* C$ touches as low as 96.39 U.S. cents
* Bank of Canada holds rates steady at 1 pct
* Bonds higher across curve on rate pause expectations (Adds details, quotes)
By Jennifer Kwan
TORONTO, Oct 19 (Reuters) - Canada's dollar fell more than 2 U.S. cents to its lowest level in more than three weeks against the U.S. dollar on Tuesday after the Bank of Canada left interest rates unchanged and cut its economic growth forecast.
The Canadian currency CAD=D4 touched C$1.0374 to the U.S. dollar, or 96.39 U.S. cents, its lowest level since Sept. 23. On Monday, it finished at C$1.0141, or 98.61 U.S. cents.
The Bank of Canada kept its benchmark interest rate unchanged at 1 percent, as expected, and cut its growth forecasts for 2010 and 2011 due to a slower than expected global economic recovery, saying "The economic outlook for Canada has changed." [ID:nN19118876] For full text, please see: [ID:nN19118393]
The central bank, which had raised the rate three times since June, also said inflation would be softer than expected.
"'The economic outlook for Canada has changed.' That's different: The bank expects the economic recovery to be more gradual than it had projected," said John Curran, senior vice president at CanadianForex.
"For them to come out and say that, that's making me think there's not going to be a rate hike any time soon and (the Canadian dollar) is going to suffer for it."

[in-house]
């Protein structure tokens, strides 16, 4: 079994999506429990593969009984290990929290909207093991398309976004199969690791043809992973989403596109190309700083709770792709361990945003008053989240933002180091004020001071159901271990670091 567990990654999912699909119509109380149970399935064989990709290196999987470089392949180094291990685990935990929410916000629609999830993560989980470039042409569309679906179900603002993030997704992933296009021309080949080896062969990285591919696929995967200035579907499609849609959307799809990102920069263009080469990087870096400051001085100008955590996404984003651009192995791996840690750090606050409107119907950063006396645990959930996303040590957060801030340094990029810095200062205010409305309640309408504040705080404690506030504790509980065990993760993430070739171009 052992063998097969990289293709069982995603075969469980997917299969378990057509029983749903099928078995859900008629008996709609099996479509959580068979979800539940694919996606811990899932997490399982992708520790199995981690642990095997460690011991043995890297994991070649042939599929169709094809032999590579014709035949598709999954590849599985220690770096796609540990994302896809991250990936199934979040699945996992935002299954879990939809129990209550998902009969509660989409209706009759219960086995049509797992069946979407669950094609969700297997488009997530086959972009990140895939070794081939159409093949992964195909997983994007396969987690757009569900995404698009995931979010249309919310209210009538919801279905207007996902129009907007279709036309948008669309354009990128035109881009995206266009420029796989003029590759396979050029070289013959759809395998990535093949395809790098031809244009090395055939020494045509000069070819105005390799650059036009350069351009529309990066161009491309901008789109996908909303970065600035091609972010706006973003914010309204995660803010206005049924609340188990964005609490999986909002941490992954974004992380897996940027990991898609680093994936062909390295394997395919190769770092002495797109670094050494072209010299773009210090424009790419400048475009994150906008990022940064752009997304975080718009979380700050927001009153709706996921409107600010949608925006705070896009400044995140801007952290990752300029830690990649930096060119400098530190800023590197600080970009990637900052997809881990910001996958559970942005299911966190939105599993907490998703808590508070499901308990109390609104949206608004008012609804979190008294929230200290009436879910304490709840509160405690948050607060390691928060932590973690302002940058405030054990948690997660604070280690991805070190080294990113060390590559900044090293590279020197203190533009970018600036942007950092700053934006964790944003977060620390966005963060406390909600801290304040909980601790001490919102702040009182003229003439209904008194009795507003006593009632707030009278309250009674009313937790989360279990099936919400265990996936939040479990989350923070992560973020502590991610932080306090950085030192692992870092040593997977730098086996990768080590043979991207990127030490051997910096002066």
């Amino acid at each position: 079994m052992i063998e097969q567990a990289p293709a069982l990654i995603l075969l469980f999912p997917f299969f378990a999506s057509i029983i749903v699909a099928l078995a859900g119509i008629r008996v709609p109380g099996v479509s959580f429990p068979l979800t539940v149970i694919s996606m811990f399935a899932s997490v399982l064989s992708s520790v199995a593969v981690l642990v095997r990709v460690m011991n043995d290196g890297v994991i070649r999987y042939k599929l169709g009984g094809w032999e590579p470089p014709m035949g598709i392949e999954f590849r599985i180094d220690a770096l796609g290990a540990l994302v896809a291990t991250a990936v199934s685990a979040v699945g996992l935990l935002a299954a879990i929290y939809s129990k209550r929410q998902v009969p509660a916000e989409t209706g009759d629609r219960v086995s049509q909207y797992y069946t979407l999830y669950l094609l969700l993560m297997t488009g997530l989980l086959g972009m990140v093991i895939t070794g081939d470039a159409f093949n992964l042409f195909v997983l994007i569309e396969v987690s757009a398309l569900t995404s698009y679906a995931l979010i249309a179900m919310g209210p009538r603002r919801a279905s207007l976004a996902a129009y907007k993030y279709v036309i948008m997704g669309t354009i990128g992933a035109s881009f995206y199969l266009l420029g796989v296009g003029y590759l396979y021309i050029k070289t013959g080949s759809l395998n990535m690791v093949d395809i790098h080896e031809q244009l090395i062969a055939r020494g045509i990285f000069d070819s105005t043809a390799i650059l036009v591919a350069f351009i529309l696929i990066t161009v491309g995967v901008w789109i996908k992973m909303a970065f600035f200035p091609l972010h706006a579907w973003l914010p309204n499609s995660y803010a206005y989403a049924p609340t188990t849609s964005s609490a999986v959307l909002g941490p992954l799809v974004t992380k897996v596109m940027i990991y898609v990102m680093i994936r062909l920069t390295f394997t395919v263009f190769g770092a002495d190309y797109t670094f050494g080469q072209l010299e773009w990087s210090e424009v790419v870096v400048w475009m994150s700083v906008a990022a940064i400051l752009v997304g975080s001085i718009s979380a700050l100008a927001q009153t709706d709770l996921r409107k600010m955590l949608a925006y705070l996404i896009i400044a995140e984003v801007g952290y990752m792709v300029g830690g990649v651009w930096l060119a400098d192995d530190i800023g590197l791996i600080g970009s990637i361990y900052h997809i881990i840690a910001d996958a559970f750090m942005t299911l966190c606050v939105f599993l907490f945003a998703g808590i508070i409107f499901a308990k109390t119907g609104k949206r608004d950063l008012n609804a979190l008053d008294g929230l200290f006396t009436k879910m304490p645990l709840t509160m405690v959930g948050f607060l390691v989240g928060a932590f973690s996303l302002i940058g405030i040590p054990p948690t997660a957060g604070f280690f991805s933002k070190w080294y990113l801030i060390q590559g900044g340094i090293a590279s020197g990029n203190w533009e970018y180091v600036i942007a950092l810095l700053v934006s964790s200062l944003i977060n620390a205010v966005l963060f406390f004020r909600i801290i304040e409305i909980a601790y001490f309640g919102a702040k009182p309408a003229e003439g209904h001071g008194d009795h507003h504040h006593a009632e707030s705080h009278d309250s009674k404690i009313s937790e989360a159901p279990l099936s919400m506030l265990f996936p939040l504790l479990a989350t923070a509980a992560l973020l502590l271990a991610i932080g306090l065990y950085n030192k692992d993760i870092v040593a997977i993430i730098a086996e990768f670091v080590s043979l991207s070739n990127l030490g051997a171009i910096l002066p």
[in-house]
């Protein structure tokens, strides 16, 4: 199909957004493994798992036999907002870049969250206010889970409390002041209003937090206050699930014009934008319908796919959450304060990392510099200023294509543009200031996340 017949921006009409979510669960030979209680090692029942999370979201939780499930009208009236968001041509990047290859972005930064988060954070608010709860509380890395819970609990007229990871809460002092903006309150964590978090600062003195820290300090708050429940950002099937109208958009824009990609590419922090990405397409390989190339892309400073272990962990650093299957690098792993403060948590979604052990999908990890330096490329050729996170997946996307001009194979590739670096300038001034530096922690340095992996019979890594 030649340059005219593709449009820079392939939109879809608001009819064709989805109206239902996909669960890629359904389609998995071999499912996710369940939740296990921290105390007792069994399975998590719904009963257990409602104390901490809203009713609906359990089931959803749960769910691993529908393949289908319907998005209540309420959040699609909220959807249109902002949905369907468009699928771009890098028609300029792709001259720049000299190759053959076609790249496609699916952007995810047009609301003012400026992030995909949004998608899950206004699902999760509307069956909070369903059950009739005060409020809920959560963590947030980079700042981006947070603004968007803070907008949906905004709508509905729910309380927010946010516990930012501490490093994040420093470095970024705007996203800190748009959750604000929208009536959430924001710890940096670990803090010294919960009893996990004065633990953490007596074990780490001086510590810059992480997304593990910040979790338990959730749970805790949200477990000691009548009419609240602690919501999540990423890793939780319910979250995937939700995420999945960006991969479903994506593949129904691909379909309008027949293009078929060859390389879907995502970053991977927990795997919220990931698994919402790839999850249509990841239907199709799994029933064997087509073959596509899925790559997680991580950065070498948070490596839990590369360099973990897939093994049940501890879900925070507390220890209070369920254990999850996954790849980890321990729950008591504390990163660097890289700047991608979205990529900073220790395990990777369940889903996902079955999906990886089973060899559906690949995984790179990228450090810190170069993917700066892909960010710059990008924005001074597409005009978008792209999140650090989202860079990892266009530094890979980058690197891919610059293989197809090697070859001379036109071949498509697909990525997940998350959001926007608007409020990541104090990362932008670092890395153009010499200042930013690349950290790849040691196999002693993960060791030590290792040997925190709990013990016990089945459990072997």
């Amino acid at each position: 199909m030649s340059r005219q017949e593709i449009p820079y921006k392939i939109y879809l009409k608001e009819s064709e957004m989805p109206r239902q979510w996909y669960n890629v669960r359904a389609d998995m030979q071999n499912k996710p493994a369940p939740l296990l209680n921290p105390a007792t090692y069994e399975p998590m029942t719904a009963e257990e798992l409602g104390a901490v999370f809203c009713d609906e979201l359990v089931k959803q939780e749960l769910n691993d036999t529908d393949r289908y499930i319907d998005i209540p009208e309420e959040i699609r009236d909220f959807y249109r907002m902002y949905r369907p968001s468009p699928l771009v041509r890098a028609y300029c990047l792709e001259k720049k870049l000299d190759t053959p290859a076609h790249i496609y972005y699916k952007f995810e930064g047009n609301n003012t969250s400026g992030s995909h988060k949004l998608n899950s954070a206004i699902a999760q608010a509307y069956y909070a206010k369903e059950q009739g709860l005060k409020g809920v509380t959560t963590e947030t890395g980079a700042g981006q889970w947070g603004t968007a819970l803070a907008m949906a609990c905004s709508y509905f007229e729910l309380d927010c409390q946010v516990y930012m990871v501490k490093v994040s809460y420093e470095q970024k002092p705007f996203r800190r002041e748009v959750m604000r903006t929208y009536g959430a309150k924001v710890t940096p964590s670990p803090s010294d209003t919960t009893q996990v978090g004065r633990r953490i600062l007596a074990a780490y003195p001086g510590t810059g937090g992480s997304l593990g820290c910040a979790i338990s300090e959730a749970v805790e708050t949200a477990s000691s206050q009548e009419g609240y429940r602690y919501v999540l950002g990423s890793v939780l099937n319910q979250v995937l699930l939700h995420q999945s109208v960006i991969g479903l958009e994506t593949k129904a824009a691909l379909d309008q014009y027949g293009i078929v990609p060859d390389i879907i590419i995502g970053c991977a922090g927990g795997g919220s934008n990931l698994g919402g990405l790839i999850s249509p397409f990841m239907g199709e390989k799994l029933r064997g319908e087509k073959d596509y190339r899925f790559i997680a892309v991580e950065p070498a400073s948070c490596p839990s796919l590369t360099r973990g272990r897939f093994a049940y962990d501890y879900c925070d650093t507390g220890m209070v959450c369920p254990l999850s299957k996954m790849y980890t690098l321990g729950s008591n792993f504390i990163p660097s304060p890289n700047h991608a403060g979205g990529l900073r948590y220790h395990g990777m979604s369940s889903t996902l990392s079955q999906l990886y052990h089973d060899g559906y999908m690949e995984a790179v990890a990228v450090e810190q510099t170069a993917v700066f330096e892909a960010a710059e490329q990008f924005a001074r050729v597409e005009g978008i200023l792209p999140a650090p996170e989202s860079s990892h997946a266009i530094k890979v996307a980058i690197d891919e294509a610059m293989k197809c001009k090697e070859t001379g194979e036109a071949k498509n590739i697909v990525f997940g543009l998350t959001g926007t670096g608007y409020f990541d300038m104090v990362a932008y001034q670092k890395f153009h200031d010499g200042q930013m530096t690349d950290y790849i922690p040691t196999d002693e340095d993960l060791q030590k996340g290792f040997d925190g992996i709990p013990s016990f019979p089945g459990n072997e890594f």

Most of Canada's primary securities dealers forecast on Tuesday that the Bank of Canada will keep interest rates unchanged into early 2011. [CA/POLL]
Currencies usually strengthen as rates rise as higher rates attract capital flows.
At 12:24 p.m. (1624 GMT), the Canadian dollar stood at C$1.0308 to the U.S. dollar, or 97.01 U.S. cents.
The Canadian dollar had already begun its descent before the Bank of Canada move, dragged lower after China's central bank surprised the market with its first increase in interest rates in nearly three years, a move that reflects its concern about rising domestic asset prices and stubborn inflation. [ID:nTOE63E07V]
China's move rattled currency investors, which cut exposure to risk by selling the euro and commodity-sensitive currencies such as the Australian dollar, while taking refuge in the U.S. dollar. [FRX/]
Investors feared China's rate rise could dampen Chinese and global growth and slow China's voracious demand for commodities. [ID:nBJI002412]
As a result, U.S. crude oil future prices fell more than $2, while gold and base metals prices also faltered. [O/R] [GOL/] [MET/L]
"I certainly think given all the events that have happened this morning, with China raising rates, it's certainly not good for the commodity currencies and probably puts the topside in Canada to be vulnerable," said Steve Butler, director of foreign exchange trading at Scotia Capital.
Canadian government debt prices were higher as rate hike expectations diminished and the outlook for economic growth dimmed, said Fergal Smith, managing market strategist at Action Economics.
"The front of the curve and the belly of the curve have outperformed because they're more sensitive to the Bank of Canada's policy trajectory," Smith said.
The two-year bond CA2YT=RR climbed 10 Canadian cents to yield 1.368 percent, while the 10-year bond CA10YT=RR climbed 34 Canadian cents to yield 2.719 percent. (Additional reporting by Ka Yan Ng and Claire Sibonney; editing by Peter Galloway)